AUSTRIA - The Victoria-Volksbanken Pensionskasse is not convinced that making it easier for people to switch between several pension vehicles will help the second pillar, IPE has learnt.
A reform commission on pensionskassen has been proposed in a bid to facilitate movement of individuals between Pensionskassen and the other Austrian second-pillar vehicle, the insurance-based Betriebliche Kollektivversicherung (BKV). (See earlier IPE article: Austrian pensions system 'riskiest' by comparison)
However, Martin Zinsler, head of sales at the €500m Victoria-Volksbanken Pensionskasse, doubts the usefulness of this reform step.
"We don't necessarily need pensions to be more easily transferable between the two systems because when given enough information people can make a decision on whether they want guarantees or rather go for possible higher returns," said Zinsler.
Instead, he argued it would not be wise to transfer capital from one system to the other as some of the assets built up in the pensionskasse would then have to be used to pay for the guarantee granted by the BKV.
He suggested it might make more sense to encourage people to start paying into a BKV from a certain age in a bid to improve the growth of their pension assets but leave the to-date accumulated assets in a pensionskasse.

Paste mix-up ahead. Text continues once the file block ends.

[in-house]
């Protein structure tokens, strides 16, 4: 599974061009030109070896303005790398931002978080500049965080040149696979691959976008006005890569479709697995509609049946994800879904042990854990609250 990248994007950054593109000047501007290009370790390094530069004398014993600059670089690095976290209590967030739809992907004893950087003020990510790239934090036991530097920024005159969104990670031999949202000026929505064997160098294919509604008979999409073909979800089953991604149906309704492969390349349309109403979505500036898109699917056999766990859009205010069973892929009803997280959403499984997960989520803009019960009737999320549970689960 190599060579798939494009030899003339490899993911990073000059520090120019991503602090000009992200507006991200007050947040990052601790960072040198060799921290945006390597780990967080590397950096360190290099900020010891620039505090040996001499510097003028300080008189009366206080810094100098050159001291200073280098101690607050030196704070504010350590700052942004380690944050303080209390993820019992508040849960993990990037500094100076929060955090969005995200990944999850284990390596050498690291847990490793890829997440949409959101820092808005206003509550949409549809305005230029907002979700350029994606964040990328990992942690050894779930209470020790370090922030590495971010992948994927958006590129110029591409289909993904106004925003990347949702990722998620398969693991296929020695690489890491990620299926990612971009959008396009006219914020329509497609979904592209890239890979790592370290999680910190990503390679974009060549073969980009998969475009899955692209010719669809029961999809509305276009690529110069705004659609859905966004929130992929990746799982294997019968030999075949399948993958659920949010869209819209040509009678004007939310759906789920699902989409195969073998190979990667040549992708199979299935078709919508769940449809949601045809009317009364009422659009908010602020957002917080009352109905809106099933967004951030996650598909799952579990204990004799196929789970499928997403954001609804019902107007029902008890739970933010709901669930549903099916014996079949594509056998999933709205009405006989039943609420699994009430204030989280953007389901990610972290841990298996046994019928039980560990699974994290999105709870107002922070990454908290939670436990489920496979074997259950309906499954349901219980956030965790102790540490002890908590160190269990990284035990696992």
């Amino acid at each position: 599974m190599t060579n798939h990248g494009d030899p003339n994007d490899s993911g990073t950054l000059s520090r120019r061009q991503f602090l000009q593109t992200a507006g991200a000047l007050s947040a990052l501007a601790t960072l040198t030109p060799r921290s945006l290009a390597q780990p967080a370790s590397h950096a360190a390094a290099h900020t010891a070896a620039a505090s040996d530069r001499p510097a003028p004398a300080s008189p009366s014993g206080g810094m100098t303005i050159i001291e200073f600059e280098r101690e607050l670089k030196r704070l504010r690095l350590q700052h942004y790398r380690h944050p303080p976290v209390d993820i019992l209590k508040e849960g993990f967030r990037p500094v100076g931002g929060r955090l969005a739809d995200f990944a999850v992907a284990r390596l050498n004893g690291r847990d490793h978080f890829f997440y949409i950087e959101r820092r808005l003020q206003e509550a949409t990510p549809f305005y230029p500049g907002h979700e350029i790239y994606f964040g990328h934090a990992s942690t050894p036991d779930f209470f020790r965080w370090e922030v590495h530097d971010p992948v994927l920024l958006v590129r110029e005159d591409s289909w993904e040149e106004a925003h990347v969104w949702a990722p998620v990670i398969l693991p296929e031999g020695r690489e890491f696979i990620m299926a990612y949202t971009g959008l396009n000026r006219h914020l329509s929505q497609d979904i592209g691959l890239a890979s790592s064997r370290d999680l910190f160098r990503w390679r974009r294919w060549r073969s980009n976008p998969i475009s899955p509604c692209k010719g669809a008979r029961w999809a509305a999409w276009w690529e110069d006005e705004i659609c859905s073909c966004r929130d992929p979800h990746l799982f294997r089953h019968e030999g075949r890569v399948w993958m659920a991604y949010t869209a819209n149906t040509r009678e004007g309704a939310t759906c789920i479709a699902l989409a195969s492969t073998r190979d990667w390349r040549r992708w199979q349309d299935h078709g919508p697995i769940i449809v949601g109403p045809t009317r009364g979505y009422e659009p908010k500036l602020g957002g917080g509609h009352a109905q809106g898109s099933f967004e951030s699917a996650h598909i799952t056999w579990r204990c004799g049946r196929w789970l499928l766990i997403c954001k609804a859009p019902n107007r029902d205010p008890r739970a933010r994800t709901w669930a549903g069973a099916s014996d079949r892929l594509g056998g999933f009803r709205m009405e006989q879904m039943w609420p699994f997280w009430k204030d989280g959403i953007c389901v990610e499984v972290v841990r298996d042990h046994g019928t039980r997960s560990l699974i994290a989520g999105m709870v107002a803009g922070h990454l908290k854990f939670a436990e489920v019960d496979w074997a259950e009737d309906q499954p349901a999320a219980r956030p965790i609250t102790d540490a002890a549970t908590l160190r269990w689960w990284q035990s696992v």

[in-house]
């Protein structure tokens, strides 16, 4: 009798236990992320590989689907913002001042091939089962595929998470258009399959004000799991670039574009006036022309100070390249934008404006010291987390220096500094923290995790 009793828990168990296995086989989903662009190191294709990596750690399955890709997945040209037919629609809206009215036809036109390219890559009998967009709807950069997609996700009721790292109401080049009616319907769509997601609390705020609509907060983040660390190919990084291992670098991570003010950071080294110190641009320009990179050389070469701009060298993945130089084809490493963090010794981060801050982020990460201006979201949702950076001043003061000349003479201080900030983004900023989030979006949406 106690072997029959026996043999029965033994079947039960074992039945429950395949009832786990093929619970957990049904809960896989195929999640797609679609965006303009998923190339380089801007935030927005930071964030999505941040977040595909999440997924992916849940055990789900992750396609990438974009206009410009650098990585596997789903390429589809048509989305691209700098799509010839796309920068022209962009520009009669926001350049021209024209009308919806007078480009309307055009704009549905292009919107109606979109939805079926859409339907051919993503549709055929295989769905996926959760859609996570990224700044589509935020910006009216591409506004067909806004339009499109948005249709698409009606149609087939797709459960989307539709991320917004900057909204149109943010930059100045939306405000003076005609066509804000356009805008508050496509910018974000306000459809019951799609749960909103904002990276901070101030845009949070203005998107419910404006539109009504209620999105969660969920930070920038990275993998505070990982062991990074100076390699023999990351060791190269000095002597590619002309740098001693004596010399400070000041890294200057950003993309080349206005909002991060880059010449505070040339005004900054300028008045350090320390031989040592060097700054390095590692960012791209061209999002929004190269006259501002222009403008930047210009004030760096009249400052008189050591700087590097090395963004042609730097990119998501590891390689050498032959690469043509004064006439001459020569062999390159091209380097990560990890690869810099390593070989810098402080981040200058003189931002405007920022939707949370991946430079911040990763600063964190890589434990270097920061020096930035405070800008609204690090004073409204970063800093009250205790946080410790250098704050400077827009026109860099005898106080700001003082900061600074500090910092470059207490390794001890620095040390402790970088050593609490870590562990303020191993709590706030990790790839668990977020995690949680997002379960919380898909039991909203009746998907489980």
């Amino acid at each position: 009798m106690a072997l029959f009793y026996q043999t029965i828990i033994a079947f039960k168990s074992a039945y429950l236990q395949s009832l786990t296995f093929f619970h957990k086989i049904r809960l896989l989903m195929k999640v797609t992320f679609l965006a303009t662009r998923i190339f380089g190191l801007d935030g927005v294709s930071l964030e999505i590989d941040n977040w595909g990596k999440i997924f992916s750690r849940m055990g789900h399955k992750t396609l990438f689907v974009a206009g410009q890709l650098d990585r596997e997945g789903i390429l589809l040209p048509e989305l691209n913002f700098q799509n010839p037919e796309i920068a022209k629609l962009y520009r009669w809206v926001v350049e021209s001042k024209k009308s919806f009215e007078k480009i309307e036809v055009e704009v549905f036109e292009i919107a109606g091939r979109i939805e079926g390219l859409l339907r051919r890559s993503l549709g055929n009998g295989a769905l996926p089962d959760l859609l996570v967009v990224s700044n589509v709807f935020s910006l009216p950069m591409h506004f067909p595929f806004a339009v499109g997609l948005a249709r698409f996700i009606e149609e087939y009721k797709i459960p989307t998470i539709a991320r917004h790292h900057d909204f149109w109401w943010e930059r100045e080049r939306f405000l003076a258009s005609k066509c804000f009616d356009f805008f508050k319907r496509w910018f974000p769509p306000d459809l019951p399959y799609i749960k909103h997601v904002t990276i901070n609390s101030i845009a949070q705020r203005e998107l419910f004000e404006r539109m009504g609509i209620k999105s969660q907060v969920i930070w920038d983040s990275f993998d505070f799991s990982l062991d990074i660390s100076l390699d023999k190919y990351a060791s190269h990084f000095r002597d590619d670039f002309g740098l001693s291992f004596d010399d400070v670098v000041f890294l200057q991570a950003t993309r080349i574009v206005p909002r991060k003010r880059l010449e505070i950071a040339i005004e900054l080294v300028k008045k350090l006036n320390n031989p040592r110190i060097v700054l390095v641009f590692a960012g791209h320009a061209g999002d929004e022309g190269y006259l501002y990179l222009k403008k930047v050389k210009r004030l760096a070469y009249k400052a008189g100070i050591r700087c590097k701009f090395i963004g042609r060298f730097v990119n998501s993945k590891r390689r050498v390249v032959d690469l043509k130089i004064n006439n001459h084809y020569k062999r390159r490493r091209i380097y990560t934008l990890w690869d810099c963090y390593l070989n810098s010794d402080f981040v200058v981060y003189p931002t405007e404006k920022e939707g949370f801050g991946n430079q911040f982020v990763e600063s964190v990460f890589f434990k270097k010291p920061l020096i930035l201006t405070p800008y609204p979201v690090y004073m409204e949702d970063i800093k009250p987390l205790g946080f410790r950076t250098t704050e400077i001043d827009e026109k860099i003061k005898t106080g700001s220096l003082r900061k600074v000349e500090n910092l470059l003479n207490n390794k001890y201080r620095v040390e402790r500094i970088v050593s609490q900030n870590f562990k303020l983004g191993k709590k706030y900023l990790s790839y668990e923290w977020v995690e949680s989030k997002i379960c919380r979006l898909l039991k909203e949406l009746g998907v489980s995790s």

He noted a new client of Victoria-Volksbanken, which offers both pensionskassen and BKV solutions, is planning to implement a pension plan which allows each employer to choose between the two options.
But only a few companies in Austria have so far gone for this model
Victoria-Volksbanken is part of the International Group Program (IGP) which was set up in the 1960s to help international companies to pool their insurance and pension obligations and comply with local regulations.
The insurance/banking company represents both international companies working within Austria as well as Austrian companies with subsidiaries outside the country.
Zinsler claimed many Austrian companies were still quite ignorant towards the concept of offering retirement and other benefits as part of the salary.
"They are paying higher wages rather than setting up a pension scheme. But they often overlook that in many countries they do not have a choice but to offer benefits if they want to compete," explained Zinsler
He also said it often goes unnoticed that paying into a pension fund could help a company to lower the employee-related taxes and costs, and therefore help the company in the process.
Just 20% of the Austrian workforce is thought to be in some kind of occupational pension scheme.
Zinsler is also convinced that mergers and acquisitions will play a larger role in the future of pensions as he believes many companies are bound to be sold and the future of their pension schemes is yet undecided.
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